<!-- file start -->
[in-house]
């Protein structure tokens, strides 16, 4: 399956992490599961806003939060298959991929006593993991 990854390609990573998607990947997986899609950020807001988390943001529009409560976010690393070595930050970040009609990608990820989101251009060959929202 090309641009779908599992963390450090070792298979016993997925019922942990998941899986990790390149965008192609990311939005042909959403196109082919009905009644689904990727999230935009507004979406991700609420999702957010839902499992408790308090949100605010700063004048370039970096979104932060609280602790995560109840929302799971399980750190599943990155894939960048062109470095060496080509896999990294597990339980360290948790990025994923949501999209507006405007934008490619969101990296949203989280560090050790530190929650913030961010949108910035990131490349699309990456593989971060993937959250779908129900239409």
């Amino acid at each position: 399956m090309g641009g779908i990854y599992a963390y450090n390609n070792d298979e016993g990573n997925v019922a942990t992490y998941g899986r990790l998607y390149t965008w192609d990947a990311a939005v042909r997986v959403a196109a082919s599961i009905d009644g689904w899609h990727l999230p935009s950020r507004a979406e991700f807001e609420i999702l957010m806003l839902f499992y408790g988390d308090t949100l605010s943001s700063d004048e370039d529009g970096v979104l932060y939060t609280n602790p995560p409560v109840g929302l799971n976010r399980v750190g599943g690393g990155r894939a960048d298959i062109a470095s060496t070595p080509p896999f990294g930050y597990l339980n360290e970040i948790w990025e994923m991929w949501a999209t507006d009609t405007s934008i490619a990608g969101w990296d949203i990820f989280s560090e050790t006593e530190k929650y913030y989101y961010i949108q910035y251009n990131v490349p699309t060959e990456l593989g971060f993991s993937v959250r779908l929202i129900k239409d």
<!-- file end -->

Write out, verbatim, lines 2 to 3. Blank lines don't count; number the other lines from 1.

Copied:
């Protein structure tokens, strides 16, 4: 399956992490599961806003939060298959991929006593993991 990854390609990573998607990947997986899609950020807001988390943001529009409560976010690393070595930050970040009609990608990820989101251009060959929202 090309641009779908599992963390450090070792298979016993997925019922942990998941899986990790390149965008192609990311939005042909959403196109082919009905009644689904990727999230935009507004979406991700609420999702957010839902499992408790308090949100605010700063004048370039970096979104932060609280602790995560109840929302799971399980750190599943990155894939960048062109470095060496080509896999990294597990339980360290948790990025994923949501999209507006405007934008490619969101990296949203989280560090050790530190929650913030961010949108910035990131490349699309990456593989971060993937959250779908129900239409």
């Amino acid at each position: 399956m090309g641009g779908i990854y599992a963390y450090n390609n070792d298979e016993g990573n997925v019922a942990t992490y998941g899986r990790l998607y390149t965008w192609d990947a990311a939005v042909r997986v959403a196109a082919s599961i009905d009644g689904w899609h990727l999230p935009s950020r507004a979406e991700f807001e609420i999702l957010m806003l839902f499992y408790g988390d308090t949100l605010s943001s700063d004048e370039d529009g970096v979104l932060y939060t609280n602790p995560p409560v109840g929302l799971n976010r399980v750190g599943g690393g990155r894939a960048d298959i062109a470095s060496t070595p080509p896999f990294g930050y597990l339980n360290e970040i948790w990025e994923m991929w949501a999209t507006d009609t405007s934008i490619a990608g969101w990296d949203i990820f989280s560090e050790t006593e530190k929650y913030y989101y961010i949108q910035y251009n990131v490349p699309t060959e990456l593989g971060f993991s993937v959250r779908l929202i129900k239409d």